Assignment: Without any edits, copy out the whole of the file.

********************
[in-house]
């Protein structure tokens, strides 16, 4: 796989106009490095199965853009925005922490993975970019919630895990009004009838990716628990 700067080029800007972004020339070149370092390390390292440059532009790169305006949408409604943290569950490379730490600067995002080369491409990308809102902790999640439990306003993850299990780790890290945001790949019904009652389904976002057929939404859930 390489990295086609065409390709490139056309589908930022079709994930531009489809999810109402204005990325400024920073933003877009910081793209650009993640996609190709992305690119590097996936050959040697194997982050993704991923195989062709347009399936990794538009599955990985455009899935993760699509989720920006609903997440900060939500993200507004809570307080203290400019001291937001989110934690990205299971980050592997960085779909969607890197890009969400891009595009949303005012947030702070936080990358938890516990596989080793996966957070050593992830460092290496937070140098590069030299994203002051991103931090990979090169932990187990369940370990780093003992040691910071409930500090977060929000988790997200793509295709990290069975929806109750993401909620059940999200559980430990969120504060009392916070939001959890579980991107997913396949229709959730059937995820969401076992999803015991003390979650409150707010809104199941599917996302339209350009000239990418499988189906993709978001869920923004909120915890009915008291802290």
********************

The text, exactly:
[in-house]
């Protein structure tokens, strides 16, 4: 796989106009490095199965853009925005922490993975970019919630895990009004009838990716628990 700067080029800007972004020339070149370092390390390292440059532009790169305006949408409604943290569950490379730490600067995002080369491409990308809102902790999640439990306003993850299990780790890290945001790949019904009652389904976002057929939404859930 390489990295086609065409390709490139056309589908930022079709994930531009489809999810109402204005990325400024920073933003877009910081793209650009993640996609190709992305690119590097996936050959040697194997982050993704991923195989062709347009399936990794538009599955990985455009899935993760699509989720920006609903997440900060939500993200507004809570307080203290400019001291937001989110934690990205299971980050592997960085779909969607890197890009969400891009595009949303005012947030702070936080990358938890516990596989080793996966957070050593992830460092290496937070140098590069030299994203002051991103931090990979090169932990187990369940370990780093003992040691910071409930500090977060929000988790997200793509295709990290069975929806109750993401909620059940999200559980430990969120504060009392916070939001959890579980991107997913396949229709959730059937995820969401076992999803015991003390979650409150707010809104199941599917996302339209350009000239990418499988189906993709978001869920923004909120915890009915008291802290």